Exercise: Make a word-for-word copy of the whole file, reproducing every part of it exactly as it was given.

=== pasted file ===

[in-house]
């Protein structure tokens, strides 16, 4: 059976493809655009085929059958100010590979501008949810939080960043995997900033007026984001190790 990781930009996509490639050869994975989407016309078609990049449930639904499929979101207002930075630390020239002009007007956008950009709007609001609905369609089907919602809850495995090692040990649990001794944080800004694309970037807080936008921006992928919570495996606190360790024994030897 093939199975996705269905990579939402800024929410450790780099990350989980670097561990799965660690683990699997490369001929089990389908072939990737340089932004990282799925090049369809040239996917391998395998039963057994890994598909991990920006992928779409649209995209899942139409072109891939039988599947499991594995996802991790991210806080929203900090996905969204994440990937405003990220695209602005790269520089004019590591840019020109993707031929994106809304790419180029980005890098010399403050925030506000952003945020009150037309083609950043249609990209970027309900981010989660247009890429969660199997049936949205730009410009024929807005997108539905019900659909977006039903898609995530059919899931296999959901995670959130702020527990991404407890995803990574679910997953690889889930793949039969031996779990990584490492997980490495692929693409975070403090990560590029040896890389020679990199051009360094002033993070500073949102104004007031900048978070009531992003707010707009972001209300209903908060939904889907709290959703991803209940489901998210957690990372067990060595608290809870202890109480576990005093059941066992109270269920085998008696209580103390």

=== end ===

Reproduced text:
[in-house]
């Protein structure tokens, strides 16, 4: 059976493809655009085929059958100010590979501008949810939080960043995997900033007026984001190790 990781930009996509490639050869994975989407016309078609990049449930639904499929979101207002930075630390020239002009007007956008950009709007609001609905369609089907919602809850495995090692040990649990001794944080800004694309970037807080936008921006992928919570495996606190360790024994030897 093939199975996705269905990579939402800024929410450790780099990350989980670097561990799965660690683990699997490369001929089990389908072939990737340089932004990282799925090049369809040239996917391998395998039963057994890994598909991990920006992928779409649209995209899942139409072109891939039988599947499991594995996802991790991210806080929203900090996905969204994440990937405003990220695209602005790269520089004019590591840019020109993707031929994106809304790419180029980005890098010399403050925030506000952003945020009150037309083609950043249609990209970027309900981010989660247009890429969660199997049936949205730009410009024929807005997108539905019900659909977006039903898609995530059919899931296999959901995670959130702020527990991404407890995803990574679910997953690889889930793949039969031996779990990584490492997980490495692929693409975070403090990560590029040896890389020679990199051009360094002033993070500073949102104004007031900048978070009531992003707010707009972001209300209903908060939904889907709290959703991803209940489901998210957690990372067990060595608290809870202890109480576990005093059941066992109270269920085998008696209580103390």